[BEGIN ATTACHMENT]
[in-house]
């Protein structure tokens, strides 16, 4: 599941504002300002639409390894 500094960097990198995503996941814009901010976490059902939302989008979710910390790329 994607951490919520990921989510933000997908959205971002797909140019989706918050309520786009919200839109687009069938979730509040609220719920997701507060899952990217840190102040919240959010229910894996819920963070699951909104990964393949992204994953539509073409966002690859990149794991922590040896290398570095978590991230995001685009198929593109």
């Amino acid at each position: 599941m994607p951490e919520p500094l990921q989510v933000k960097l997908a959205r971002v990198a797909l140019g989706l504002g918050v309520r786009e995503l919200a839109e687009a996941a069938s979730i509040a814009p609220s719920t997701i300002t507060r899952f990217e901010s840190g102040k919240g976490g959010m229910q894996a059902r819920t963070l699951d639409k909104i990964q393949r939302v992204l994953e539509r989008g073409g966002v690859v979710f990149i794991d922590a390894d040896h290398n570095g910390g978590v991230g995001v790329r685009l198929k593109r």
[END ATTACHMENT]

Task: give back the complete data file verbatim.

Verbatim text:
[in-house]
């Protein structure tokens, strides 16, 4: 599941504002300002639409390894 500094960097990198995503996941814009901010976490059902939302989008979710910390790329 994607951490919520990921989510933000997908959205971002797909140019989706918050309520786009919200839109687009069938979730509040609220719920997701507060899952990217840190102040919240959010229910894996819920963070699951909104990964393949992204994953539509073409966002690859990149794991922590040896290398570095978590991230995001685009198929593109």
């Amino acid at each position: 599941m994607p951490e919520p500094l990921q989510v933000k960097l997908a959205r971002v990198a797909l140019g989706l504002g918050v309520r786009e995503l919200a839109e687009a996941a069938s979730i509040a814009p609220s719920t997701i300002t507060r899952f990217e901010s840190g102040k919240g976490g959010m229910q894996a059902r819920t963070l699951d639409k909104i990964q393949r939302v992204l994953e539509r989008g073409g966002v690859v979710f990149i794991d922590a390894d040896h290398n570095g910390g978590v991230g995001v790329r685009l198929k593109r």